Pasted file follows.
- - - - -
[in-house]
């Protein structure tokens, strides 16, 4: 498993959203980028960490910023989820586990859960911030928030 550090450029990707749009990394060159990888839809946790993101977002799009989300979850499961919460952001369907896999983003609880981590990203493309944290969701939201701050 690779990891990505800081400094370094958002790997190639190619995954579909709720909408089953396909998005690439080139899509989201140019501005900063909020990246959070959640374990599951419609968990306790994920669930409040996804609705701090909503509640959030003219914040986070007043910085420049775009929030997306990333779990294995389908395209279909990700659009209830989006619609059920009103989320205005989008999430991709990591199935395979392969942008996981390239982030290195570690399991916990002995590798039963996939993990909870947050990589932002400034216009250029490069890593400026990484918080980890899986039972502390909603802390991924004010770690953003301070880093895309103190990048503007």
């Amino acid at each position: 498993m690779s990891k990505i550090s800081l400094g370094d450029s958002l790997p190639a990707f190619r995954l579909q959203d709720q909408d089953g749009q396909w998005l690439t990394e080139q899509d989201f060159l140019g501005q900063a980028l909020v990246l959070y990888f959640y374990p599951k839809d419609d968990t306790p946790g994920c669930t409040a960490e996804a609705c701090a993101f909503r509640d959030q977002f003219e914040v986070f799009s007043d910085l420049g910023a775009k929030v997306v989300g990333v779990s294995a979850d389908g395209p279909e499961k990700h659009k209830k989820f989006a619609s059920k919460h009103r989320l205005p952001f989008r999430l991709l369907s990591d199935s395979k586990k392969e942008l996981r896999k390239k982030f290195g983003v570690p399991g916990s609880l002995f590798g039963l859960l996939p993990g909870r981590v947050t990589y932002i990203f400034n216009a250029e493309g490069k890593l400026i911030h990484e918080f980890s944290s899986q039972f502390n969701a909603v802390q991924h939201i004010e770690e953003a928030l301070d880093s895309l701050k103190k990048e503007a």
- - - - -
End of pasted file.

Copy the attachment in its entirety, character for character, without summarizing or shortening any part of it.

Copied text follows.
[in-house]
């Protein structure tokens, strides 16, 4: 498993959203980028960490910023989820586990859960911030928030 550090450029990707749009990394060159990888839809946790993101977002799009989300979850499961919460952001369907896999983003609880981590990203493309944290969701939201701050 690779990891990505800081400094370094958002790997190639190619995954579909709720909408089953396909998005690439080139899509989201140019501005900063909020990246959070959640374990599951419609968990306790994920669930409040996804609705701090909503509640959030003219914040986070007043910085420049775009929030997306990333779990294995389908395209279909990700659009209830989006619609059920009103989320205005989008999430991709990591199935395979392969942008996981390239982030290195570690399991916990002995590798039963996939993990909870947050990589932002400034216009250029490069890593400026990484918080980890899986039972502390909603802390991924004010770690953003301070880093895309103190990048503007």
């Amino acid at each position: 498993m690779s990891k990505i550090s800081l400094g370094d450029s958002l790997p190639a990707f190619r995954l579909q959203d709720q909408d089953g749009q396909w998005l690439t990394e080139q899509d989201f060159l140019g501005q900063a980028l909020v990246l959070y990888f959640y374990p599951k839809d419609d968990t306790p946790g994920c669930t409040a960490e996804a609705c701090a993101f909503r509640d959030q977002f003219e914040v986070f799009s007043d910085l420049g910023a775009k929030v997306v989300g990333v779990s294995a979850d389908g395209p279909e499961k990700h659009k209830k989820f989006a619609s059920k919460h009103r989320l205005p952001f989008r999430l991709l369907s990591d199935s395979k586990k392969e942008l996981r896999k390239k982030f290195g983003v570690p399991g916990s609880l002995f590798g039963l859960l996939p993990g909870r981590v947050t990589y932002i990203f400034n216009a250029e493309g490069k890593l400026i911030h990484e918080f980890s944290s899986q039972f502390n969701a909603v802390q991924h939201i004010e770690e953003a928030l301070d880093s895309l701050k103190k990048e503007a």